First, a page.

By Carrie Spitler

Over 30 Westside residents attended a three-hour City Planning Commission meeting to protest the Santa Cruz City School District’s proposal to turn a Swift Street lot into a district bus yard.

Their cries were well met, as the Commission voted 5-1 at the Jan. 18 meeting to disallow the project. The school district (SCCSD) expects to appeal the City Council decision in the near future.

The proposed bus yard would house 18 buses, carrying between six and 84 passengers each, for special education students to get to county schools. According to SCCSD Assistant Superintendent Dick Moss, the lot at 313 Swift St. is the only viable place to locate such a depot in the city.

"We really don’t have one-and-three-quarter acres available on any one school site," Moss said. "If we did have the space it would then take space away from existing school operations."

The district’s current bus yard lease at 2931 Mission St. will expire in April and a new facility could cost up to $2 million dollars to construct, according to Moss. The lot on Swift Street, though, would only cost about $133,000 to convert into a bus depot.

"To continue to lease the [current] facility would be about $150,000 per year, which is money that could be used for educational purposes," Moss added.

But Jim Gill of the neighborhood group Friends of the Westside deemed the Swift Street bus yard inappropriate for the area, citing environmental, noise, traffic, and aesthetic concerns. He also said the Swift Street bus yard could prove dangerous for two adjacent schools – Head Start Preschool and Pacific Collegiate (PCS) prep school.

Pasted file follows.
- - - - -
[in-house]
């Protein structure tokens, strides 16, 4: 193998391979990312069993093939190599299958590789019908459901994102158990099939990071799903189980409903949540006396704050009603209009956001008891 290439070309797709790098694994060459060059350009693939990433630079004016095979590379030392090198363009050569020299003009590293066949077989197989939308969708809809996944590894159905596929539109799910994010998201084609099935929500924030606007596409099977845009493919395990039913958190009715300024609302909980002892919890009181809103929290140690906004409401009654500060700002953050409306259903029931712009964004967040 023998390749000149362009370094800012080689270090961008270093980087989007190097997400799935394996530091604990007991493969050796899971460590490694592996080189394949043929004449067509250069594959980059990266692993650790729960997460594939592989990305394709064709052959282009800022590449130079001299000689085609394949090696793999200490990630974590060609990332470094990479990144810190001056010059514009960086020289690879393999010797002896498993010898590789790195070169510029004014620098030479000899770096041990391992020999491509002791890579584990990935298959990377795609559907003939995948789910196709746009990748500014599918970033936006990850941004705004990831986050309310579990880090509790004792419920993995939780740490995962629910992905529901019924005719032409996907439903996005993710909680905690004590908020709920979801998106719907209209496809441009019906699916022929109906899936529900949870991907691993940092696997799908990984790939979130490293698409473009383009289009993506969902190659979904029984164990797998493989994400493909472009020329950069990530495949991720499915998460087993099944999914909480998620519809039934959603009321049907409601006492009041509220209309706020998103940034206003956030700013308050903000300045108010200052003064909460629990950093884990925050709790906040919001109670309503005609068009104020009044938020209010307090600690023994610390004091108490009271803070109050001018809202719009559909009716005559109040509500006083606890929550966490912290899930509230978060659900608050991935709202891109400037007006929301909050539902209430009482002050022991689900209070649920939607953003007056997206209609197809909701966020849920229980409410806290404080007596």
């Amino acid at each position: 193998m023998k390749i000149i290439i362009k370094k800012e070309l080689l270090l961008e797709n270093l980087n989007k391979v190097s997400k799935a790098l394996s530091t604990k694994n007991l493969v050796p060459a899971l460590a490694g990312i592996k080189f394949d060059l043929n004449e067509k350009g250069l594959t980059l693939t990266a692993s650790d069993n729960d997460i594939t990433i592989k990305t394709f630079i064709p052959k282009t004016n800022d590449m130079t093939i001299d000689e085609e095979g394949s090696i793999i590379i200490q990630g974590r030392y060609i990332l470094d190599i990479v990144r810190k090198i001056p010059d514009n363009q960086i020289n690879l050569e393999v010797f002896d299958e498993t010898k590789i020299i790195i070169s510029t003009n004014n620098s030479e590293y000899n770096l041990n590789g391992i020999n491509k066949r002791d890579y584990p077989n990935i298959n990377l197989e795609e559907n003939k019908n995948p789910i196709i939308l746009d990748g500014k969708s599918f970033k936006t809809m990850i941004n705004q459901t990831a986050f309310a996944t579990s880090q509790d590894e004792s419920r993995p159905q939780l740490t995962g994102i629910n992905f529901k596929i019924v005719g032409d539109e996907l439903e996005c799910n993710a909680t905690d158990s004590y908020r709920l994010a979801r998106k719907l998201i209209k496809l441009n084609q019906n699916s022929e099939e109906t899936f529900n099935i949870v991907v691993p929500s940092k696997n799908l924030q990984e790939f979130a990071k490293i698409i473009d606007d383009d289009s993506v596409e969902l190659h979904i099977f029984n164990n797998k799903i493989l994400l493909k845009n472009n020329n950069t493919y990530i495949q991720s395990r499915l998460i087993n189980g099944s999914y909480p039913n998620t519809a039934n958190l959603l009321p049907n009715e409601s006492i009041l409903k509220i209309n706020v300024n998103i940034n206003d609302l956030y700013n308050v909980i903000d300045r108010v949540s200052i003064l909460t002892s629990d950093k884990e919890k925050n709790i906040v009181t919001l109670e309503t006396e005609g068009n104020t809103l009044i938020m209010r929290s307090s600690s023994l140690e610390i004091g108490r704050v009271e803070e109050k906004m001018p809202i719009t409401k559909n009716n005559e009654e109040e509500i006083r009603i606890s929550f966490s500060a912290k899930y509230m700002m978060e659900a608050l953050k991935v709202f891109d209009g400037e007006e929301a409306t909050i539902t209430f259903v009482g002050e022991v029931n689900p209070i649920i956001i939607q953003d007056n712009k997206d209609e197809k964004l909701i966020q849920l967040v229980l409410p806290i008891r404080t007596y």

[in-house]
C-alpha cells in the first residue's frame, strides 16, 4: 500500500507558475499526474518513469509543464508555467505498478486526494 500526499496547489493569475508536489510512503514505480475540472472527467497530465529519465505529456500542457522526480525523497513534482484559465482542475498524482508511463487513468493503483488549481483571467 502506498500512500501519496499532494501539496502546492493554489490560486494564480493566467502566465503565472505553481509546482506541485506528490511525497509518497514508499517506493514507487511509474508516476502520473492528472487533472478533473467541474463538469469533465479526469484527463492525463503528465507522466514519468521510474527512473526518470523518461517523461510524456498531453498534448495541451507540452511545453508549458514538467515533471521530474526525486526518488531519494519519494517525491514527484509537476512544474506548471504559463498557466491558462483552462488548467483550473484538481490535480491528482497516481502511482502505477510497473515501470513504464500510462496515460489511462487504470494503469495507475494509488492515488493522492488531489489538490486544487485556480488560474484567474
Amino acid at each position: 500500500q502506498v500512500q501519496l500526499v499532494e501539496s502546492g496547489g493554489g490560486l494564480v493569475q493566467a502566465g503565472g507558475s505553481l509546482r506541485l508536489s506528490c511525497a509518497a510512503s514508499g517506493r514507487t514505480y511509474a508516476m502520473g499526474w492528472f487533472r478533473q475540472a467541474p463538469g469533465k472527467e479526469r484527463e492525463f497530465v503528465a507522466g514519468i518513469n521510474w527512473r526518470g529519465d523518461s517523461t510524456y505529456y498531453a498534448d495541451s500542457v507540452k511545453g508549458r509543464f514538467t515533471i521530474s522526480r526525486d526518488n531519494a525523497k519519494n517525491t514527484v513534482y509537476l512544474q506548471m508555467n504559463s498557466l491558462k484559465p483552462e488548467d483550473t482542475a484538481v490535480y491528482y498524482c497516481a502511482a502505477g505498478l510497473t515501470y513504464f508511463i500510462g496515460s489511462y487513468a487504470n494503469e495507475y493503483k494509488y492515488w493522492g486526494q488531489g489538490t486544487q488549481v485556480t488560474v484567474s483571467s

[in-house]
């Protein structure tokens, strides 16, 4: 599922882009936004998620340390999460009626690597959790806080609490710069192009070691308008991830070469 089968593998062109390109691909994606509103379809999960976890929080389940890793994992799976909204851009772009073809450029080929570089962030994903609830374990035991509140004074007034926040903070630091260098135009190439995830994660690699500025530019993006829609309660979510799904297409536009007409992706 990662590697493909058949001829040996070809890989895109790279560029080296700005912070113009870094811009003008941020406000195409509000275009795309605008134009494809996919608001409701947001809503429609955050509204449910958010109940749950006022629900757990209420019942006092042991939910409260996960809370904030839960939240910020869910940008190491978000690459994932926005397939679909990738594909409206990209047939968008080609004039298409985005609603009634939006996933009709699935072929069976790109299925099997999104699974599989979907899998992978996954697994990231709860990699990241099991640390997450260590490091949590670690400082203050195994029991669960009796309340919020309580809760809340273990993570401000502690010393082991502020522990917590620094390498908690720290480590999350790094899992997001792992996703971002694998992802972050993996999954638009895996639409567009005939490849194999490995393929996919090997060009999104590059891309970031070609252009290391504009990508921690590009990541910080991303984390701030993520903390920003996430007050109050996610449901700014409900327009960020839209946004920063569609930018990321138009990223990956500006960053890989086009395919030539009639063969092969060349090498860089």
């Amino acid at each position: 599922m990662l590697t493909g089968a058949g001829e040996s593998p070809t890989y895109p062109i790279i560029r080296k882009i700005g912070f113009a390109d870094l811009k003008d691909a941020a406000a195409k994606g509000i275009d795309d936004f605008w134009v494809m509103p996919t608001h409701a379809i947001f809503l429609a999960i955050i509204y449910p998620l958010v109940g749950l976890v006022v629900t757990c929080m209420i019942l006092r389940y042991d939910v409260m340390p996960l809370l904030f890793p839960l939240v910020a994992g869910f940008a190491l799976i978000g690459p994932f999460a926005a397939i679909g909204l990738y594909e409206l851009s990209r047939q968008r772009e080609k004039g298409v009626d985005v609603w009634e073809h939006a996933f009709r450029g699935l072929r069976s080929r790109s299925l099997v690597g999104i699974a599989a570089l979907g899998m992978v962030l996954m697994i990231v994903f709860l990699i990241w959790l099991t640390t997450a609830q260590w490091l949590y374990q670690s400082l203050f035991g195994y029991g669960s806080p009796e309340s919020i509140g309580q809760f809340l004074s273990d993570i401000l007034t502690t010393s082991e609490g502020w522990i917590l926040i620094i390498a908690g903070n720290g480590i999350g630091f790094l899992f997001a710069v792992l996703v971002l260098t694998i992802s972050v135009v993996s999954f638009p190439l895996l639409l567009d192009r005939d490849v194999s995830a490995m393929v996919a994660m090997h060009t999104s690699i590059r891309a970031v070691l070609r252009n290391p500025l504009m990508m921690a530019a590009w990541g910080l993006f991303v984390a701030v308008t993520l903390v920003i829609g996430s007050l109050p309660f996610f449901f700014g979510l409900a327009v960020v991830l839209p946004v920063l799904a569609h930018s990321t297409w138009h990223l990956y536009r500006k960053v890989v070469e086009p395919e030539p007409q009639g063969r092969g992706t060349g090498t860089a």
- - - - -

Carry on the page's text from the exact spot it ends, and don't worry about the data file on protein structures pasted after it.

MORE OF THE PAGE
"The storm water run-off from the site will either come down Swift Street directly to the Monterey Bay or will flow into the water-saturated ground during the winter in the park and in the playground for PCS," Gill said at the meeting. "That’s why people are here. We live in these houses and we see these effects."

Westside citizens, including Alex Vera, who has lived in the area for 35 years, are concerned that a new bus yard will devalue the property in their neighborhood.

"A lot of people that live across from the property have spent a lot of time and money into trying to upgrade their homes and make things nice," Vera said.

While the bus yard proposal has been rejected for now, Planning Commissioner Scott Daly said that he was not successfully convinced by either side, and that neighbors’ response was really "a bit of an overreaction."

"I’m disappointed really on both sides," Daly said. "And, I’m disappointed [by the district]. It doesn’t seem like they’re being very creative to try to solve the primary problems the neighbors are
so against."